“I haven’t bought it yet, but I will,” says Reza Rahmani, of 301 S. Main. In November, Elaine Selo didn’t want to say to whom she and partner Cynthia Shevel had sold the building, which only led to speculation that it had to be Rahmani of the Rahmani Eye Institute, who already owns two other Main Street buildings.
Rahmani sighs, a little defensively, when asked if he’s the buyer. “I don’t throw my money around,” he says. “I work very hard. The press has not always been kind to me. I love Ann Arbor. I love these buildings on Main Street,” and he particularly likes this one, noting its twelve-foot windows on the third floor–unusual for a building of that era. Rahmani says he’s doing a full-scale renovation of the interior upstairs office spaces, putting in a new elevator, among other things, “though none of that will affect the facade.” He’s also “doing feasibility studies to decide what can be done with the ground floor.”
“Did you know that I sold the Ark’s space to them last year?” he asks. “And I don’t like to sell buildings, but I felt they should own it.”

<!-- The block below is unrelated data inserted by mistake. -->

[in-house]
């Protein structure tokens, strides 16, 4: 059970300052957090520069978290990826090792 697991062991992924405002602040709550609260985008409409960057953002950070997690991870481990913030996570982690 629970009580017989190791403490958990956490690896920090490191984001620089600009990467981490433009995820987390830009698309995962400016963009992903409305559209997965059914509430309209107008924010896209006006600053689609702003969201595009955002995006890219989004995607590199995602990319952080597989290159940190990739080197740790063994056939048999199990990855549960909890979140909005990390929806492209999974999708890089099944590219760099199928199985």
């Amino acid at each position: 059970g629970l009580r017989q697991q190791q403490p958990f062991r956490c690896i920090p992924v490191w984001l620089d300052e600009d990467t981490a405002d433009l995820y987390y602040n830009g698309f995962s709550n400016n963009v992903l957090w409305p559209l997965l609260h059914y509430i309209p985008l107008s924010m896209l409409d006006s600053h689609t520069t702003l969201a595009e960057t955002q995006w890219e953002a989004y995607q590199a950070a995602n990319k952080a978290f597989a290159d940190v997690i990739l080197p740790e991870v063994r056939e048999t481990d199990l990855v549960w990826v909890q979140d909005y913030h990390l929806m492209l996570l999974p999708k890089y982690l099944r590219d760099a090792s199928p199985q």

One of the enduring local real estate mysteries is 1251 N. Maple. A former gas station remodeled many years ago by Basile “Bill” Lagos, it has never yet had a tenant. Lagos, who also owns a few other buildings around town, didn’t return calls about it.
The building is about to get its first tenant, a Subway. Corporate says it’s owned by Mike and Cindy Heffner, who also have a Subway on Platt Rd. An attempt to reach the Heffners was unsuccessful.
Another vacant space is, presumably, still available on the south end of the building–though a call to the phone number in its window was unreturned.